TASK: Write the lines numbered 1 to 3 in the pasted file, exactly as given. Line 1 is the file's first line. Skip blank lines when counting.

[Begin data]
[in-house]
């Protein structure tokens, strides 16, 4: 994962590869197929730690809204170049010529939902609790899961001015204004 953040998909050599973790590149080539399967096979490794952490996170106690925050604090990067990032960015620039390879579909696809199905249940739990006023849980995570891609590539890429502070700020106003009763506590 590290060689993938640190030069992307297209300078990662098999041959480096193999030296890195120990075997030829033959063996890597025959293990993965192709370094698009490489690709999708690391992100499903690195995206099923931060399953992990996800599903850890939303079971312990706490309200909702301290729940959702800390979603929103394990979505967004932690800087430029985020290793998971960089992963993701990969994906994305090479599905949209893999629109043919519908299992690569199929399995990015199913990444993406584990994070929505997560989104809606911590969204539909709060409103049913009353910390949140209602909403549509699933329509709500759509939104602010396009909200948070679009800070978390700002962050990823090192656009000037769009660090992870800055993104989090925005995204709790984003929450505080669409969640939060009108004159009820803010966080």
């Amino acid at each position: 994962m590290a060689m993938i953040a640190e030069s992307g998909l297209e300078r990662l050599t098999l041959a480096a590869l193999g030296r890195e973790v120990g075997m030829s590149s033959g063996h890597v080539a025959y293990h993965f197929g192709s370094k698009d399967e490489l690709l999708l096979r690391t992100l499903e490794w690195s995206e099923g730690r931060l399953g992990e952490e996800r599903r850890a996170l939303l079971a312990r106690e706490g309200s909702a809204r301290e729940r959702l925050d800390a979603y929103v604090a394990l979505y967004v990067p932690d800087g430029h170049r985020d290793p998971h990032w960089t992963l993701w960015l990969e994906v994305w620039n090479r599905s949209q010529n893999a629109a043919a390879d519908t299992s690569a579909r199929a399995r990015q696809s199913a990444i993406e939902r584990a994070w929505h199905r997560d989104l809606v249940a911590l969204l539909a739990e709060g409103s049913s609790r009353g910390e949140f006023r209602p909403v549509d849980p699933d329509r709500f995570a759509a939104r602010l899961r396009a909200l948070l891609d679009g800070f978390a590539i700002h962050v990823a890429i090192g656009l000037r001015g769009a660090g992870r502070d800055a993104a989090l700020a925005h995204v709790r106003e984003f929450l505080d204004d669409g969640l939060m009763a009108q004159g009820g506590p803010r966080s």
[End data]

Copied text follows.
[in-house]
């Protein structure tokens, strides 16, 4: 994962590869197929730690809204170049010529939902609790899961001015204004 953040998909050599973790590149080539399967096979490794952490996170106690925050604090990067990032960015620039390879579909696809199905249940739990006023849980995570891609590539890429502070700020106003009763506590 590290060689993938640190030069992307297209300078990662098999041959480096193999030296890195120990075997030829033959063996890597025959293990993965192709370094698009490489690709999708690391992100499903690195995206099923931060399953992990996800599903850890939303079971312990706490309200909702301290729940959702800390979603929103394990979505967004932690800087430029985020290793998971960089992963993701990969994906994305090479599905949209893999629109043919519908299992690569199929399995990015199913990444993406584990994070929505997560989104809606911590969204539909709060409103049913009353910390949140209602909403549509699933329509709500759509939104602010396009909200948070679009800070978390700002962050990823090192656009000037769009660090992870800055993104989090925005995204709790984003929450505080669409969640939060009108004159009820803010966080």
């Amino acid at each position: 994962m590290a060689m993938i953040a640190e030069s992307g998909l297209e300078r990662l050599t098999l041959a480096a590869l193999g030296r890195e973790v120990g075997m030829s590149s033959g063996h890597v080539a025959y293990h993965f197929g192709s370094k698009d399967e490489l690709l999708l096979r690391t992100l499903e490794w690195s995206e099923g730690r931060l399953g992990e952490e996800r599903r850890a996170l939303l079971a312990r106690e706490g309200s909702a809204r301290e729940r959702l925050d800390a979603y929103v604090a394990l979505y967004v990067p932690d800087g430029h170049r985020d290793p998971h990032w960089t992963l993701w960015l990969e994906v994305w620039n090479r599905s949209q010529n893999a629109a043919a390879d519908t299992s690569a579909r199929a399995r990015q696809s199913a990444i993406e939902r584990a994070w929505h199905r997560d989104l809606v249940a911590l969204l539909a739990e709060g409103s049913s609790r009353g910390e949140f006023r209602p909403v549509d849980p699933d329509r709500f995570a759509a939104r602010l899961r396009a909200l948070l891609d679009g800070f978390a590539i700002h962050v990823a890429i090192g656009l000037r001015g769009a660090g992870r502070d800055a993104a989090l700020a925005h995204v709790r106003e984003f929450l505080d204004d669409g969640l939060m009763a009108q004159g009820g506590p803010r966080s």